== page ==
Chenopod- a highly nutritious spinach substitute


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Chenopod leaves, used as a pot herb, are also a good source of high-quality protein concentrate and considered a very acceptable spinach substitute, generally very nutritious.chenopod

Chenopod is mainly cultivated for its green (pot-herb) almost throughout India but it is also cultivated for grain purpose in the mountain areas of HP, UA and J&K. Chenopod is known by various vernacular names such as Bathua, Bathu, Bithu, Bithua, Taak, Taho, Takka, Dhangar, Bajar bhang, Sariairi, Chharathu, Jhri. It has fairly high protein content, ability to survive and compete in intercropping systems and the presence of mycorrhizal associations which maximize their use of scarce nutrients. In mountains chenopod is cultivated both for grain and green, whereas only for green in plains. Owing to its black seed colour it is hardly used by making flour but cooked along with rice.

  • The chenopod grain and leaves which are nutritionally better than other foods have the potential to supplement the diets with much-needed high-quality proteins.
  • The chenopod grains contain a whole set of essential amino acids, thus can supplement cereals diet. For instance, maize, which is a staple food in mountains, has a low lysine content, but chenopod grains, with relatively higher lysine content, make up the deficiency in the diet.
  • Chenopod leaves, used as a pot herb, are also a good source of high-quality protein concentrate and considered a very acceptable spinach substitute, generally very nutritious. Mineral levels in the chenopod leaf are also comparable to those of spinach.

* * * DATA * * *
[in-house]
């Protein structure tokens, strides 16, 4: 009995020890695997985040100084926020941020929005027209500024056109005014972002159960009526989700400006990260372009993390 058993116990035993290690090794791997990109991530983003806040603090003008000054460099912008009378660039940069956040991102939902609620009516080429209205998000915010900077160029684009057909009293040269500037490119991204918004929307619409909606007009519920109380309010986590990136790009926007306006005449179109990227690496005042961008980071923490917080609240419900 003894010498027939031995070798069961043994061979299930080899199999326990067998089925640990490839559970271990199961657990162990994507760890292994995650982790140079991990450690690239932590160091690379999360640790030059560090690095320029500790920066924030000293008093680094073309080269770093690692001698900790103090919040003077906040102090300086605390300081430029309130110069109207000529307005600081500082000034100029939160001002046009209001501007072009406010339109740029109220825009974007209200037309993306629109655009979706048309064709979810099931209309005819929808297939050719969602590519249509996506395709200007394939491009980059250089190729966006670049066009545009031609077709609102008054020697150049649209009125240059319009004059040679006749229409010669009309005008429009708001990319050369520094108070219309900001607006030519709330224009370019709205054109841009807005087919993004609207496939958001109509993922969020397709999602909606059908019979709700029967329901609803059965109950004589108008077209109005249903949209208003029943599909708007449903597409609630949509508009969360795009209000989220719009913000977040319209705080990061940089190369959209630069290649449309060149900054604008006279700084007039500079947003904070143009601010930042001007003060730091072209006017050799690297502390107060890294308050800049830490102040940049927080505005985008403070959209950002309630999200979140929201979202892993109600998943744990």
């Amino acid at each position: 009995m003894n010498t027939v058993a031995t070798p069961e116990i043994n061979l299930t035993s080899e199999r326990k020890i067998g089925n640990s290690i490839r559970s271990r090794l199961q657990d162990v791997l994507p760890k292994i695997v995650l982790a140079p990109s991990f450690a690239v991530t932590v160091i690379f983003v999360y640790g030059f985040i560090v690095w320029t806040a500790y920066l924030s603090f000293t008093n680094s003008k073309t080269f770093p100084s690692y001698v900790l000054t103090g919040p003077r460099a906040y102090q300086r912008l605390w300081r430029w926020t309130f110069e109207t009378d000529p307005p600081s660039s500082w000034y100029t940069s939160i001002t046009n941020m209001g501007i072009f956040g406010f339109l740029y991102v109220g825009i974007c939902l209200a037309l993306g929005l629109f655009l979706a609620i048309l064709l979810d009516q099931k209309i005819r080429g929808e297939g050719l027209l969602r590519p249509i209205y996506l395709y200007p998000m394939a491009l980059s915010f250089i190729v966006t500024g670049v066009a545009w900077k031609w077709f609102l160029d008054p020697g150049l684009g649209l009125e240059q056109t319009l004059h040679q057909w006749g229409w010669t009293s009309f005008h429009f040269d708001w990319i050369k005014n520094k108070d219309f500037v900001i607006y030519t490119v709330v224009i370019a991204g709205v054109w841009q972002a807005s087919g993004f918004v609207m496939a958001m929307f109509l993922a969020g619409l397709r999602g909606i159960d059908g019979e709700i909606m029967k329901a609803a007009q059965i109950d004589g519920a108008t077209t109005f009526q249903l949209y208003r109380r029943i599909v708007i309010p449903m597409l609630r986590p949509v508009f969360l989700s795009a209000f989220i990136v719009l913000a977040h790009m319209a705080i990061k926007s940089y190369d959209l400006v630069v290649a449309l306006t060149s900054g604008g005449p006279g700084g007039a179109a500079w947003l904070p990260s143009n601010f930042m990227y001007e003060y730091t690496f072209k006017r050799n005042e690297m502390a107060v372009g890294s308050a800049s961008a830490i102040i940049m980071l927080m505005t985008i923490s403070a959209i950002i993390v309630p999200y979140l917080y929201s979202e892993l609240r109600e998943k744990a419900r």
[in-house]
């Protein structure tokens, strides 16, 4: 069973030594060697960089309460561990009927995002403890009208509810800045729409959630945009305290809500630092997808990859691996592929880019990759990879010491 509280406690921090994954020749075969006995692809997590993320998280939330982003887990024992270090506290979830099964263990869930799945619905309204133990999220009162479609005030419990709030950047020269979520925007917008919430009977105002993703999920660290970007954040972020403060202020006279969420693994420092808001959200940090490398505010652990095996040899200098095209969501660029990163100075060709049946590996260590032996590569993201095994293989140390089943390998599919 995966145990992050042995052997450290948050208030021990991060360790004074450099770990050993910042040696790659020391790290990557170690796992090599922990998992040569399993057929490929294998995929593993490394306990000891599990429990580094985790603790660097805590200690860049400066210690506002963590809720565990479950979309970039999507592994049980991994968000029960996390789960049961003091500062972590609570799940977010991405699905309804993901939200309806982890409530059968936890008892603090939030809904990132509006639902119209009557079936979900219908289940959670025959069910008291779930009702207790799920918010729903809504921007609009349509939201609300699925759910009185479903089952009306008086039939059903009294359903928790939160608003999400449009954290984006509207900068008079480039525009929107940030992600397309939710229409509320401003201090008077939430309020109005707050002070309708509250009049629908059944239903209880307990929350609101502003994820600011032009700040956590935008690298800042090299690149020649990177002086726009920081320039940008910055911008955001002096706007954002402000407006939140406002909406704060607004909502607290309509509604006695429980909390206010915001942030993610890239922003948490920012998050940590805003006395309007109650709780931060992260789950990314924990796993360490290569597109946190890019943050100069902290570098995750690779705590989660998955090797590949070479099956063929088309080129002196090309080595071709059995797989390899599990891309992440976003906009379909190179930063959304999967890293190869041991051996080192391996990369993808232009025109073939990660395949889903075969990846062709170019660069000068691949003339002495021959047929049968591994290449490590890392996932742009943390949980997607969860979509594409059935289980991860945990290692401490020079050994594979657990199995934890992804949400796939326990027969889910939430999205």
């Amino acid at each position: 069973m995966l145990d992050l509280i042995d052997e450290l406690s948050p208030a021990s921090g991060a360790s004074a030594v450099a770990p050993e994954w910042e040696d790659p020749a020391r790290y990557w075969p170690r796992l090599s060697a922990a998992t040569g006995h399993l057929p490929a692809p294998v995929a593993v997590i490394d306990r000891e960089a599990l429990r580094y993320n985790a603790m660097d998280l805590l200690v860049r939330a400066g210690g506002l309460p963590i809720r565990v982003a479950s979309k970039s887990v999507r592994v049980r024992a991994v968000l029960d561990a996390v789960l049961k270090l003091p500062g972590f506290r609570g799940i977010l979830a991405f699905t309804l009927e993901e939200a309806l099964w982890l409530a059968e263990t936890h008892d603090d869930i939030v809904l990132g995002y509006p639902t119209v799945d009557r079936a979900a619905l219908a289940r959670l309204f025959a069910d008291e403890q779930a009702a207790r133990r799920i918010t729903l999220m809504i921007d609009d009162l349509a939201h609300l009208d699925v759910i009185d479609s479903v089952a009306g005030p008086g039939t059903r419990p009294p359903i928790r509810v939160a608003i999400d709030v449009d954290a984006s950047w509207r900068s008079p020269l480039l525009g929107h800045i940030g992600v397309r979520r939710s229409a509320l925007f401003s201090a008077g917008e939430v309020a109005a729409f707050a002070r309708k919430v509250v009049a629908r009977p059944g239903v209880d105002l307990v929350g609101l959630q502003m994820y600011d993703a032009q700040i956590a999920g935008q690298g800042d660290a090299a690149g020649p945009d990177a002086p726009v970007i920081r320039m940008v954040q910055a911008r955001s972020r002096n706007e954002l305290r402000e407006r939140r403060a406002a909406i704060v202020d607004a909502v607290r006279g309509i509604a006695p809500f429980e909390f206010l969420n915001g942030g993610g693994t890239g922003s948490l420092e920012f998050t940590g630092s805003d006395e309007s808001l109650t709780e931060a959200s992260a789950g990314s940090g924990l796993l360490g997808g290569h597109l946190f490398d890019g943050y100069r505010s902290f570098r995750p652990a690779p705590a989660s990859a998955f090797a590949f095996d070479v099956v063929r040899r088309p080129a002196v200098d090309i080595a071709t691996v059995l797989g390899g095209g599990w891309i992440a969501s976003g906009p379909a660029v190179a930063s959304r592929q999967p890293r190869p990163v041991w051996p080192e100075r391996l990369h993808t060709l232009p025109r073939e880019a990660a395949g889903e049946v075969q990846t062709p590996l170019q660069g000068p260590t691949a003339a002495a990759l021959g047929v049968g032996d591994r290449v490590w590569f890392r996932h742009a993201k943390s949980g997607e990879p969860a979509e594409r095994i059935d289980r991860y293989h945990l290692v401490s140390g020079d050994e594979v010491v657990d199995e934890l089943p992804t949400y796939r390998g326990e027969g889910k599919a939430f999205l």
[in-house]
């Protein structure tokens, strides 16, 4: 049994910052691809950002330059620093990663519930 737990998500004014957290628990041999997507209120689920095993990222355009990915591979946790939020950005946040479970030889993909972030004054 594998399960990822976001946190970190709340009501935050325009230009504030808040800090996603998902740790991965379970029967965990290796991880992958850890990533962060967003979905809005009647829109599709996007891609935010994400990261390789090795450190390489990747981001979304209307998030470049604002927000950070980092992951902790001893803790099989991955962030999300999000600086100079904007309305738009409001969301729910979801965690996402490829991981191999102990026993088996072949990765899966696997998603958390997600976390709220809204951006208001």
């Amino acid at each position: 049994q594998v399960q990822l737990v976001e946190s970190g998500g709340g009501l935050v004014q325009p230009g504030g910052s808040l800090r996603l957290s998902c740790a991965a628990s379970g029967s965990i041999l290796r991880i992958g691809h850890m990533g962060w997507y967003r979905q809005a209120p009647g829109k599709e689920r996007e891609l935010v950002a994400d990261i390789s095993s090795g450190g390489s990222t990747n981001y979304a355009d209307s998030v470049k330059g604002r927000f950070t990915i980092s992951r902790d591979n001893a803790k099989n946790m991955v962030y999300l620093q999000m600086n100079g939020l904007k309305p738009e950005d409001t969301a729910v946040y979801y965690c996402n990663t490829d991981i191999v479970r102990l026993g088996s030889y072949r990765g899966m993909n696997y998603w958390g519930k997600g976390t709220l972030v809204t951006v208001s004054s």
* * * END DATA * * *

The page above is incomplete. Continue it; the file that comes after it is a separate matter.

• It is very high in vitamin A, calcium, potassium, and phosphorus and is also a good source trace minerals, B-complex vitamins, vitamin C,  iron, and fibre. The green leaves contain 10,000 I.U. of vitamin A per 100 grams.
  • In the hills the powdered seeds are given to children to treat intestinal worms.
  • People used the poultice of chenopod leaves to soothe burns. The leaves are applied as a wash or poultice to bug bites, sunstroke, rheumatic joints and swollen feet, whilst a decoction is used for carious teeth.
  • The seeds of chenopod are chewed in the treatment of urinary problems and are considered useful for relieving the discharge of semen through the urine. The juice of the stems is applied to sunburn. The juice of the root is sometimes given to the patient suffering from bloody dysentery.

For long-term storage, leaves may be dried, canned, or blanched and frozen. However, when consumed in very large quantities can disturb the nervous system and cause gastric pain.

About the author

Dr. J C Rana is a Scientist currently the heading the Division of Germplasm Evaluation, ICAR-National Bureau of Plant Genetic Resources, Pusa Campus, New Delhi. He has received several awards & honours few of which are:
Fellow Indian Society of Genetics & Plant Breeding
Fellow Indian Society of Plant Genetic Resources

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